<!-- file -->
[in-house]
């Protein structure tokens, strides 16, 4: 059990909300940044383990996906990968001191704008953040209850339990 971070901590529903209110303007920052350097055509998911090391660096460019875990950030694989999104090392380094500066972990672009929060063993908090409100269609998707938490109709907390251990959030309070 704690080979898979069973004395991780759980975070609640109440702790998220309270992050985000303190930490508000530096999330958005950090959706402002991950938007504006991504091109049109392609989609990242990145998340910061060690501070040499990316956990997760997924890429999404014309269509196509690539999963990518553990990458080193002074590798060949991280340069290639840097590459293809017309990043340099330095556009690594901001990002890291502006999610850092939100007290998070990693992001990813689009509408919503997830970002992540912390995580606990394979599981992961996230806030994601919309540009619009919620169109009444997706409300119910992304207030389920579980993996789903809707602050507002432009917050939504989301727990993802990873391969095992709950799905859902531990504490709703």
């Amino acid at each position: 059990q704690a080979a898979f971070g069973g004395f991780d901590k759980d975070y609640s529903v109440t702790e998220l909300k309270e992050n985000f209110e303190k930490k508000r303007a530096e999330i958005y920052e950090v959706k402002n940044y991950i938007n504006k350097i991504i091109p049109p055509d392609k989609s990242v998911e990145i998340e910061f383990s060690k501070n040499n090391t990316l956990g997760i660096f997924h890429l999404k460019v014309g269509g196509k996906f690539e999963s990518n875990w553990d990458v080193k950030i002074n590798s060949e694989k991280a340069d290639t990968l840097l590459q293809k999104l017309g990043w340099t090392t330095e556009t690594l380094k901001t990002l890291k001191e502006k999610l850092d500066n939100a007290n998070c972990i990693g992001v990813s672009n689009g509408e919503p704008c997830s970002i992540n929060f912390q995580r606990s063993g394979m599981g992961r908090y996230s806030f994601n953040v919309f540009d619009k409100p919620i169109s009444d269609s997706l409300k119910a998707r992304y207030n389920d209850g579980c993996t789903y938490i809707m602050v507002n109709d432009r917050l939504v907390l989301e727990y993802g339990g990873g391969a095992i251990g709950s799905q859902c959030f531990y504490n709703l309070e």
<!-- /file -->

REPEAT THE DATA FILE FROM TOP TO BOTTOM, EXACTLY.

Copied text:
[in-house]
């Protein structure tokens, strides 16, 4: 059990909300940044383990996906990968001191704008953040209850339990 971070901590529903209110303007920052350097055509998911090391660096460019875990950030694989999104090392380094500066972990672009929060063993908090409100269609998707938490109709907390251990959030309070 704690080979898979069973004395991780759980975070609640109440702790998220309270992050985000303190930490508000530096999330958005950090959706402002991950938007504006991504091109049109392609989609990242990145998340910061060690501070040499990316956990997760997924890429999404014309269509196509690539999963990518553990990458080193002074590798060949991280340069290639840097590459293809017309990043340099330095556009690594901001990002890291502006999610850092939100007290998070990693992001990813689009509408919503997830970002992540912390995580606990394979599981992961996230806030994601919309540009619009919620169109009444997706409300119910992304207030389920579980993996789903809707602050507002432009917050939504989301727990993802990873391969095992709950799905859902531990504490709703």
């Amino acid at each position: 059990q704690a080979a898979f971070g069973g004395f991780d901590k759980d975070y609640s529903v109440t702790e998220l909300k309270e992050n985000f209110e303190k930490k508000r303007a530096e999330i958005y920052e950090v959706k402002n940044y991950i938007n504006k350097i991504i091109p049109p055509d392609k989609s990242v998911e990145i998340e910061f383990s060690k501070n040499n090391t990316l956990g997760i660096f997924h890429l999404k460019v014309g269509g196509k996906f690539e999963s990518n875990w553990d990458v080193k950030i002074n590798s060949e694989k991280a340069d290639t990968l840097l590459q293809k999104l017309g990043w340099t090392t330095e556009t690594l380094k901001t990002l890291k001191e502006k999610l850092d500066n939100a007290n998070c972990i990693g992001v990813s672009n689009g509408e919503p704008c997830s970002i992540n929060f912390q995580r606990s063993g394979m599981g992961r908090y996230s806030f994601n953040v919309f540009d619009k409100p919620i169109s009444d269609s997706l409300k119910a998707r992304y207030n389920d209850g579980c993996t789903y938490i809707m602050v507002n109709d432009r917050l939504v907390l989301e727990y993802g339990g990873g391969a095992i251990g709950s799905q859902c959030f531990y504490n709703l309070e």